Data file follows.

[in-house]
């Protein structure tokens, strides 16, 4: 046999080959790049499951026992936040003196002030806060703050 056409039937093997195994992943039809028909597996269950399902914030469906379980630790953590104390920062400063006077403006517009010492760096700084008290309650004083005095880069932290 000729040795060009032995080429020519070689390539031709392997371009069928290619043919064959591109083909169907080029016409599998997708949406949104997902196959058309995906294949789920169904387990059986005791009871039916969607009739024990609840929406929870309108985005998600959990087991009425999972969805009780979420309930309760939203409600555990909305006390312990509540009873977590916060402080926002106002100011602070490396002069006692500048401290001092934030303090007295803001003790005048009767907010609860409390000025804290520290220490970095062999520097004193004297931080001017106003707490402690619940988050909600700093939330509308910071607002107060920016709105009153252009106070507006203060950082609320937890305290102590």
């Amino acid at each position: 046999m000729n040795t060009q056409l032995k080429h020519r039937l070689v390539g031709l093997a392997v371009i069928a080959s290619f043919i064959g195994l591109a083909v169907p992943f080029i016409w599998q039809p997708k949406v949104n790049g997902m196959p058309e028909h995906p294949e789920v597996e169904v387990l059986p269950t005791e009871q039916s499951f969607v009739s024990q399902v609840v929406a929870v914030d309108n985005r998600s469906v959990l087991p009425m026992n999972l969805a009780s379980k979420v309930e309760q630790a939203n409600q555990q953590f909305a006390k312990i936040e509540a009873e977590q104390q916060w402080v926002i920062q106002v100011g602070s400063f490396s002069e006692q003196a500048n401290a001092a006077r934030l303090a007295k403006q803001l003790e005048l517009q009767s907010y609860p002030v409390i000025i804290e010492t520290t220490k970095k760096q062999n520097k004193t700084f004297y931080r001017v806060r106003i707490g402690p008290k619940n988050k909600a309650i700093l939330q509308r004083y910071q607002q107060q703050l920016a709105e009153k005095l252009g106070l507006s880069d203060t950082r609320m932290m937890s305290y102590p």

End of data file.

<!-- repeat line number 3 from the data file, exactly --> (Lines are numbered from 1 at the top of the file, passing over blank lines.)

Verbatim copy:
């Amino acid at each position: 046999m000729n040795t060009q056409l032995k080429h020519r039937l070689v390539g031709l093997a392997v371009i069928a080959s290619f043919i064959g195994l591109a083909v169907p992943f080029i016409w599998q039809p997708k949406v949104n790049g997902m196959p058309e028909h995906p294949e789920v597996e169904v387990l059986p269950t005791e009871q039916s499951f969607v009739s024990q399902v609840v929406a929870v914030d309108n985005r998600s469906v959990l087991p009425m026992n999972l969805a009780s379980k979420v309930e309760q630790a939203n409600q555990q953590f909305a006390k312990i936040e509540a009873e977590q104390q916060w402080v926002i920062q106002v100011g602070s400063f490396s002069e006692q003196a500048n401290a001092a006077r934030l303090a007295k403006q803001l003790e005048l517009q009767s907010y609860p002030v409390i000025i804290e010492t520290t220490k970095k760096q062999n520097k004193t700084f004297y931080r001017v806060r106003i707490g402690p008290k619940n988050k909600a309650i700093l939330q509308r004083y910071q607002q107060q703050l920016a709105e009153k005095l252009g106070l507006s880069d203060t950082r609320m932290m937890s305290y102590p």